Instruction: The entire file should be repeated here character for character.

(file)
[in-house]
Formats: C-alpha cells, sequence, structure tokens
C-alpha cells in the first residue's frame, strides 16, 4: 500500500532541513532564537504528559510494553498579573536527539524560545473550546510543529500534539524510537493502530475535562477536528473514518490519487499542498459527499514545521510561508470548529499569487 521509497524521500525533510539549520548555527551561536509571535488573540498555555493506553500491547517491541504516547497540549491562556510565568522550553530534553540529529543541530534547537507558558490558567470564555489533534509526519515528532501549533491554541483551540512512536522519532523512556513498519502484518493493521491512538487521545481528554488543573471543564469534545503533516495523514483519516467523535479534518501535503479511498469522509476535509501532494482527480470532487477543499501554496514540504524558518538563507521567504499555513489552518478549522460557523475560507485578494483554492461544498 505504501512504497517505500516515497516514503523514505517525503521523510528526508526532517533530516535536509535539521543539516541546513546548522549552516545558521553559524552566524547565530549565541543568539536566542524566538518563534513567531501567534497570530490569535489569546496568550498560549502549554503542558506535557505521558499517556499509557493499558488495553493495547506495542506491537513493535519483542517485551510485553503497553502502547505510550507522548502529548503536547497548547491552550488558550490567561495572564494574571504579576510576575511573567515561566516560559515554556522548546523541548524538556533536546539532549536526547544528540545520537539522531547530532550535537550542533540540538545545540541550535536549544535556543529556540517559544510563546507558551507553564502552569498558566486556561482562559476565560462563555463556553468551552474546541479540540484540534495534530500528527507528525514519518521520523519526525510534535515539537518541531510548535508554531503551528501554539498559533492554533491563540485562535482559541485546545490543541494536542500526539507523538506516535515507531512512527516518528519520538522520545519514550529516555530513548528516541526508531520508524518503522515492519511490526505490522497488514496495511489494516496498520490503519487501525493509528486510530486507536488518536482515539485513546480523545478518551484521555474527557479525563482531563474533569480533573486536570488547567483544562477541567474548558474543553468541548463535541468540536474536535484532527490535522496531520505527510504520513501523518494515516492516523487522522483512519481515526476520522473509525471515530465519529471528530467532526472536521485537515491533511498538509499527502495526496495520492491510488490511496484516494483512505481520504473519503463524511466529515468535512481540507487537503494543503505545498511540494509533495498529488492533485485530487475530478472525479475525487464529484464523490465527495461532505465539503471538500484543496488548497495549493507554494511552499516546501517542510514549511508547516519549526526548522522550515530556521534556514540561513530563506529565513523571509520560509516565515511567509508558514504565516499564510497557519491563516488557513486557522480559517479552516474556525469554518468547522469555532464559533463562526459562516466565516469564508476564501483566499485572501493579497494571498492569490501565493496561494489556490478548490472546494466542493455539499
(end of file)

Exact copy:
[in-house]
Formats: C-alpha cells, sequence, structure tokens
C-alpha cells in the first residue's frame, strides 16, 4: 500500500532541513532564537504528559510494553498579573536527539524560545473550546510543529500534539524510537493502530475535562477536528473514518490519487499542498459527499514545521510561508470548529499569487 521509497524521500525533510539549520548555527551561536509571535488573540498555555493506553500491547517491541504516547497540549491562556510565568522550553530534553540529529543541530534547537507558558490558567470564555489533534509526519515528532501549533491554541483551540512512536522519532523512556513498519502484518493493521491512538487521545481528554488543573471543564469534545503533516495523514483519516467523535479534518501535503479511498469522509476535509501532494482527480470532487477543499501554496514540504524558518538563507521567504499555513489552518478549522460557523475560507485578494483554492461544498 505504501512504497517505500516515497516514503523514505517525503521523510528526508526532517533530516535536509535539521543539516541546513546548522549552516545558521553559524552566524547565530549565541543568539536566542524566538518563534513567531501567534497570530490569535489569546496568550498560549502549554503542558506535557505521558499517556499509557493499558488495553493495547506495542506491537513493535519483542517485551510485553503497553502502547505510550507522548502529548503536547497548547491552550488558550490567561495572564494574571504579576510576575511573567515561566516560559515554556522548546523541548524538556533536546539532549536526547544528540545520537539522531547530532550535537550542533540540538545545540541550535536549544535556543529556540517559544510563546507558551507553564502552569498558566486556561482562559476565560462563555463556553468551552474546541479540540484540534495534530500528527507528525514519518521520523519526525510534535515539537518541531510548535508554531503551528501554539498559533492554533491563540485562535482559541485546545490543541494536542500526539507523538506516535515507531512512527516518528519520538522520545519514550529516555530513548528516541526508531520508524518503522515492519511490526505490522497488514496495511489494516496498520490503519487501525493509528486510530486507536488518536482515539485513546480523545478518551484521555474527557479525563482531563474533569480533573486536570488547567483544562477541567474548558474543553468541548463535541468540536474536535484532527490535522496531520505527510504520513501523518494515516492516523487522522483512519481515526476520522473509525471515530465519529471528530467532526472536521485537515491533511498538509499527502495526496495520492491510488490511496484516494483512505481520504473519503463524511466529515468535512481540507487537503494543503505545498511540494509533495498529488492533485485530487475530478472525479475525487464529484464523490465527495461532505465539503471538500484543496488548497495549493507554494511552499516546501517542510514549511508547516519549526526548522522550515530556521534556514540561513530563506529565513523571509520560509516565515511567509508558514504565516499564510497557519491563516488557513486557522480559517479552516474556525469554518468547522469555532464559533463562526459562516466565516469564508476564501483566499485572501493579497494571498492569490501565493496561494489556490478548490472546494466542493455539499